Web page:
IP4, T3, TP33.                                                                                                     138
                  .................  ..............  ................  III...........  5.1...........  62, 148, IB8,      152...........  213...........  240...........  25 kg.........  100 kg........  B.............  56, 58, 106,
                                                                                                        IP3, T1, TP33.                                                                                                     138
 
                                                                                                              * * * * * * *
----------------------------------------------------------------------------------------------------------------------------------------------------------------------------------------------------------------------------------------


[[Page 79453]]

* * * * *

0
5. In Sec.  172.102(c)(1), special provision 148 is added to read as 
follows:


Sec.  172.102  Special provisions.

* * * * *
    (c) * * *
    (1) * * *
    148. For domestic transportation, this entry directs to Sec.  
173.66 for:
    a. The standards for transporting a single bulk hazardous material 
for blasting by cargo tank motor vehicles (CTMV); and
    b. The standards for CTMVs capable of transporting multiple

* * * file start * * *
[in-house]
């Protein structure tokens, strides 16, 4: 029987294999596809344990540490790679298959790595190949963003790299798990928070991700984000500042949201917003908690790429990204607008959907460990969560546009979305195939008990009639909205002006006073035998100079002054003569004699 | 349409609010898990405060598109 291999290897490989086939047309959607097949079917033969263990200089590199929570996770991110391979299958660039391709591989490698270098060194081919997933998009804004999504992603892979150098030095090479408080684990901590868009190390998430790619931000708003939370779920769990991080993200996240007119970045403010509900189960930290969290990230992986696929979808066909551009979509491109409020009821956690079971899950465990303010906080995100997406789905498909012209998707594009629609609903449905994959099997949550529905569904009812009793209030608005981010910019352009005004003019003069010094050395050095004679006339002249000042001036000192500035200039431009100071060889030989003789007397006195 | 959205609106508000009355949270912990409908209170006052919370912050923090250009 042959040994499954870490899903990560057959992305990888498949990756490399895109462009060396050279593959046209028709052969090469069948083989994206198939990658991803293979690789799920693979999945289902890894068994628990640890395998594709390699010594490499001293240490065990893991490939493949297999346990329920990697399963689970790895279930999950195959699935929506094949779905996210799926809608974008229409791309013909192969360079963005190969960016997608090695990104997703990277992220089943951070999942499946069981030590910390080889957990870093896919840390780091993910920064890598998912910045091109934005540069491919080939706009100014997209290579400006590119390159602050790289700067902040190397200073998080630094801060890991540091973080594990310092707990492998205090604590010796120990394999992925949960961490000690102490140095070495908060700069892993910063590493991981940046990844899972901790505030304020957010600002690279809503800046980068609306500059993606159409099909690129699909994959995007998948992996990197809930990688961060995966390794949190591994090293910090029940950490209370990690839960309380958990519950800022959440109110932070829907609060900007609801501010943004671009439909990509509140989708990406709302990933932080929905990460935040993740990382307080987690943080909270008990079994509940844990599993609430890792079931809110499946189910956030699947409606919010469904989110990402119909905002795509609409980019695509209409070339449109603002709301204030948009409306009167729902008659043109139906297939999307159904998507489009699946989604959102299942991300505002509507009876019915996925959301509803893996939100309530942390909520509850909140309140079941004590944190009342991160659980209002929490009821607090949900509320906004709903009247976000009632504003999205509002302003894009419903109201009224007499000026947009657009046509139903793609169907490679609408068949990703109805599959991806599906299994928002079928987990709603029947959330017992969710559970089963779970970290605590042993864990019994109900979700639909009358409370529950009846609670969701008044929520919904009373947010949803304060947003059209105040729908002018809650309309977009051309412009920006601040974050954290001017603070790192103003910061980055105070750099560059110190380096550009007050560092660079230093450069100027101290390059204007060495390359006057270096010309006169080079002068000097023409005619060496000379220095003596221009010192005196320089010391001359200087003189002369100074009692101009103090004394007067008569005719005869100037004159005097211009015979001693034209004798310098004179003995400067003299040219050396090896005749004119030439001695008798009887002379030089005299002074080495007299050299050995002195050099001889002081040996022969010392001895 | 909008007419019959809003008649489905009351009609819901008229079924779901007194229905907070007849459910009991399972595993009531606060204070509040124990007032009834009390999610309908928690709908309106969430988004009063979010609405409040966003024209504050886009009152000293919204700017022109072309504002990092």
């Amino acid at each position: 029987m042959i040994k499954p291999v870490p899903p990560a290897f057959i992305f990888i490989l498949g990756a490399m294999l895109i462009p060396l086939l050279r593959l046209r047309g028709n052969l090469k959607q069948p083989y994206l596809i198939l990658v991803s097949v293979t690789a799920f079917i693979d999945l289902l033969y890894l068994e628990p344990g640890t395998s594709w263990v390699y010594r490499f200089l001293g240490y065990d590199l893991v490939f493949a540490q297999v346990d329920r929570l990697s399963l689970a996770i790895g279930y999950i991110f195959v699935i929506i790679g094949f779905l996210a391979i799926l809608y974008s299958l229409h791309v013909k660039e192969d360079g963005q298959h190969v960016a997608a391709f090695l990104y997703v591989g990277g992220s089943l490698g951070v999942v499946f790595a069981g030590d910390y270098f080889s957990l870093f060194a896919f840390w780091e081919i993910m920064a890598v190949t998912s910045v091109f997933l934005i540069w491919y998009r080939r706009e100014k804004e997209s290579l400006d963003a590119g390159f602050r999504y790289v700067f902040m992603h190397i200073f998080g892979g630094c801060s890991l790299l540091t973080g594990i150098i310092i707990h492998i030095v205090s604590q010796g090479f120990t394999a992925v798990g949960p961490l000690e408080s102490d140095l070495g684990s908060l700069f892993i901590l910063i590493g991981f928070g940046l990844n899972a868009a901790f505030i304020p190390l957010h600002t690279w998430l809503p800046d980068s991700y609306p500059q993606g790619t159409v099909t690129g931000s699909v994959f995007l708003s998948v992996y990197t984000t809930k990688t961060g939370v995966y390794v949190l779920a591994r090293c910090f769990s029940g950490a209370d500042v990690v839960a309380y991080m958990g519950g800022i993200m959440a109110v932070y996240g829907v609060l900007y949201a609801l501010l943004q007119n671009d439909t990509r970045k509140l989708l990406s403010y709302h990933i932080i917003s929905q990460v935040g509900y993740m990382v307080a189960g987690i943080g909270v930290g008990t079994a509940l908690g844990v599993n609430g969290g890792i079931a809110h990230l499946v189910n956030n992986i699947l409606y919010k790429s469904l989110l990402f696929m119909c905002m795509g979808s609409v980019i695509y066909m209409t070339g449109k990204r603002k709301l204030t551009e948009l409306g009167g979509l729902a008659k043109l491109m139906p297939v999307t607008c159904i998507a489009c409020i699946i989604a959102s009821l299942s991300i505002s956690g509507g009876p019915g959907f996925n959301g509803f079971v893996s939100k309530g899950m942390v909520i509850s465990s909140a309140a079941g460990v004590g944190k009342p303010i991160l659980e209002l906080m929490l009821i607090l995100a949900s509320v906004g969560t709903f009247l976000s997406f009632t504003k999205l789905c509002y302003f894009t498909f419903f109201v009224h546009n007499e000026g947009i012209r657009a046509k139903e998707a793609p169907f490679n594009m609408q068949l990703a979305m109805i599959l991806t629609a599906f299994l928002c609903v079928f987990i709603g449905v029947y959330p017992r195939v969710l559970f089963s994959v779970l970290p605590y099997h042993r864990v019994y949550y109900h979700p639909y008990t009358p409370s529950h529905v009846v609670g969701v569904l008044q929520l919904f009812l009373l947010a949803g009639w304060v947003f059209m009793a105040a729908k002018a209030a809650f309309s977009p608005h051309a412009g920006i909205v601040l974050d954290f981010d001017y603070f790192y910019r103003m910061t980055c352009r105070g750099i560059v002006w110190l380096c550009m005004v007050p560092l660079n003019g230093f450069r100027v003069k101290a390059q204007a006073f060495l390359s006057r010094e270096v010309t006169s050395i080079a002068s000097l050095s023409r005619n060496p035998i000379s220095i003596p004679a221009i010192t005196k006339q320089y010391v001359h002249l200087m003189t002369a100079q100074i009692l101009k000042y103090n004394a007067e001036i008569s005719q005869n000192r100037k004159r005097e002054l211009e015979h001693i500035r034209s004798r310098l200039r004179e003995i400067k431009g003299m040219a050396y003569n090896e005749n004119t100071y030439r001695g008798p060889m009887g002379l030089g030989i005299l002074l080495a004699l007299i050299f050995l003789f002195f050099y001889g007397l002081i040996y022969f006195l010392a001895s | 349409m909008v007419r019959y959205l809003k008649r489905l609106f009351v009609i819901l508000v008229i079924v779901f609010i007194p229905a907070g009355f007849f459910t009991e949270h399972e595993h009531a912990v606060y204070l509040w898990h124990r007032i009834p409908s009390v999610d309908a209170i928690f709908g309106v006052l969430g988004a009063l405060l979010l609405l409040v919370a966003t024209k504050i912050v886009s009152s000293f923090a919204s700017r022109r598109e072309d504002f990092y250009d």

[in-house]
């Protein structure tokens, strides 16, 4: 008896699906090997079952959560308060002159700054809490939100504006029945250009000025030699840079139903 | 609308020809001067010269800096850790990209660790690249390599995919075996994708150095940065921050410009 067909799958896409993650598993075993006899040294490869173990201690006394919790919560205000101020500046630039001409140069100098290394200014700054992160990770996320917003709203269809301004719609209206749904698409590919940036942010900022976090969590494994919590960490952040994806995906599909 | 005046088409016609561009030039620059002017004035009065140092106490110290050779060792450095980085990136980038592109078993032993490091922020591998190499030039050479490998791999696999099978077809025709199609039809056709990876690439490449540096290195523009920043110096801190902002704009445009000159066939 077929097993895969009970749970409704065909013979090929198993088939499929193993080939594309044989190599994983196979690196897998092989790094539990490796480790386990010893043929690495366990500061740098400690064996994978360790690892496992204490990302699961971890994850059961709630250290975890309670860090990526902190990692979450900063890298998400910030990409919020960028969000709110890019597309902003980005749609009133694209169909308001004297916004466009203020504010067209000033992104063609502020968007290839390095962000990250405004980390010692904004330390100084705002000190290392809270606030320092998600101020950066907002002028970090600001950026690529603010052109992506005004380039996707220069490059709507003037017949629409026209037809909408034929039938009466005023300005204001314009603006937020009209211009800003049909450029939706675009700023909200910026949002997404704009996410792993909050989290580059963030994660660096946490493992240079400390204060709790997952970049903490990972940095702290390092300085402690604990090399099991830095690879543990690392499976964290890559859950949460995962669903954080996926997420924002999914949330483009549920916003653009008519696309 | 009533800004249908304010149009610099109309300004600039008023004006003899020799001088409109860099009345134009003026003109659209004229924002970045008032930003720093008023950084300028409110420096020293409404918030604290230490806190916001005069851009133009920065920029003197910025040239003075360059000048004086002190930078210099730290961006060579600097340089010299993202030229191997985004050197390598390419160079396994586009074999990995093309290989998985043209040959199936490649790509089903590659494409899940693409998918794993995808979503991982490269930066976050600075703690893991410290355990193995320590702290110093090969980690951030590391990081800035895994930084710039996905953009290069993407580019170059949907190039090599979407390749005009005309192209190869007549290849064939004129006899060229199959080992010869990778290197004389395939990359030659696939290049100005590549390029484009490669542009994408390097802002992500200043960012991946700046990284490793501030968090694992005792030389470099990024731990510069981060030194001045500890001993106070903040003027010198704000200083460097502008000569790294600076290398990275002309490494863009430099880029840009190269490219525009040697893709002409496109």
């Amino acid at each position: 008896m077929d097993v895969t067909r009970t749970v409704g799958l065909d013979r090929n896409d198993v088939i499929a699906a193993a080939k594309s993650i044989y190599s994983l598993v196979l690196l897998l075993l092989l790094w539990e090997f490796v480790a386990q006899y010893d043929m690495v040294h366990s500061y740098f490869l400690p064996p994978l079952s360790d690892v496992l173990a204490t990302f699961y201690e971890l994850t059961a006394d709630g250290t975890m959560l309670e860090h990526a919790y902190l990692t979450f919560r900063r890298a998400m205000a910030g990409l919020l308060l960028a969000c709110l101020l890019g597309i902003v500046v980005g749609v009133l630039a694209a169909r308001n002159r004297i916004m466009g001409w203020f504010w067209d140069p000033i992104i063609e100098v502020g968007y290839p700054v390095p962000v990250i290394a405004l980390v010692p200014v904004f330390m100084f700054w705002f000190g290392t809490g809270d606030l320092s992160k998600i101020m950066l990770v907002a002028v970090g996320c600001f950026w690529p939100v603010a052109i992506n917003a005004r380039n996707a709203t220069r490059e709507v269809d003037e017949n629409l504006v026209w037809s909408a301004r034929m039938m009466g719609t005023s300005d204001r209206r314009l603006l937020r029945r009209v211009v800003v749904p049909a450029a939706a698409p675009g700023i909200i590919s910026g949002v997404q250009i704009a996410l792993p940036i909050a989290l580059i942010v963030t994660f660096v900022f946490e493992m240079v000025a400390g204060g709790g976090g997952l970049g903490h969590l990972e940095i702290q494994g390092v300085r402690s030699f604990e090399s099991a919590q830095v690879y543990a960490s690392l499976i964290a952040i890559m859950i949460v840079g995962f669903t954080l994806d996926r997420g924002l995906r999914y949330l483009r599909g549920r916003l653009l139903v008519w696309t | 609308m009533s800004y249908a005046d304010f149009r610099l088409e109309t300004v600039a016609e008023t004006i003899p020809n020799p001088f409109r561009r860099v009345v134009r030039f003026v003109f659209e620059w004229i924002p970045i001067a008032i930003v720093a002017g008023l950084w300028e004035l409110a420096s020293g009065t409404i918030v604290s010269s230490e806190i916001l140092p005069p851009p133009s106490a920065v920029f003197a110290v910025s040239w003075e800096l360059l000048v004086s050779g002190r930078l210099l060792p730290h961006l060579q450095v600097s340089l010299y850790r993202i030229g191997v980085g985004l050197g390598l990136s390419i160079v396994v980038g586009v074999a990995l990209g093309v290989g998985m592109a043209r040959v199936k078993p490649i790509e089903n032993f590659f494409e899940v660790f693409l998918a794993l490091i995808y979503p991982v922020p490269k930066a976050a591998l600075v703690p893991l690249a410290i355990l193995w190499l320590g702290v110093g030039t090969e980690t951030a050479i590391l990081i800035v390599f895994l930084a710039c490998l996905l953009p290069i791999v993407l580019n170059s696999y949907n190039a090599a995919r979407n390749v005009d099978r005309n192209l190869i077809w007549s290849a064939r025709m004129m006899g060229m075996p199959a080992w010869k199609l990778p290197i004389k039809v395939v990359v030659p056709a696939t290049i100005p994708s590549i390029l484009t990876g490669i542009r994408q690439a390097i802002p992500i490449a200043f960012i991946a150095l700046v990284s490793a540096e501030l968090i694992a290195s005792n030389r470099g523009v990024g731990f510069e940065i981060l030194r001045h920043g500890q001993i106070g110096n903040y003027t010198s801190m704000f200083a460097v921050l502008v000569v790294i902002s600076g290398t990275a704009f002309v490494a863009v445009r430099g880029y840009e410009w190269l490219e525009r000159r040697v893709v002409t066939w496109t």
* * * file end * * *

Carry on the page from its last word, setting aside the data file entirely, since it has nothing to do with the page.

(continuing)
hazardous materials for blasting in bulk and non-bulk packagings (i.e., 
a multipurpose bulk truck (MBT)).
* * * * *

PART 173--SHIPPERS--GENERAL REQUIREMENTS FOR SHIPMENTS AND 
PACKAGINGS

0
6. The authority citation for part 173 continues to read as follows:

    Authority: 49 U.S.C. 5101-5128, 44701; 49 CFR 1.81, 1.96 and 
1.97.


0
7. In Subpart C, Sec.  173.66 is added to read as follows:


Sec.  173.66  Requirements for Bulk Packagings of Certain Explosives 
and Oxidizers.

    When Sec.  172.101 of this subchapter specifies that a hazardous 
material may be transported in accordance with this section (per 
special provision 148 in Sec.  172.102(c)(1)), only the bulk packagings 
specified for these materials in IME Standard 23 (IBR, see Sec.  171.7 
of this subchapter) are authorized, subject to the requirements of 
subparts A and B of this part and the special provisions in Column 7 of 
the Sec.  172.101 table. See Section I of IME Standard 23 for the 
standards for transporting a single bulk hazardous material for 
blasting by cargo tank motor vehicles (CTMV), and Section II of IME 
Standard 23 for the standards for CTMVs capable of transporting 
multiple hazardous materials for blasting in bulk and non-bulk 
packagings (i.e., a multipurpose bulk truck (MBT) authorized to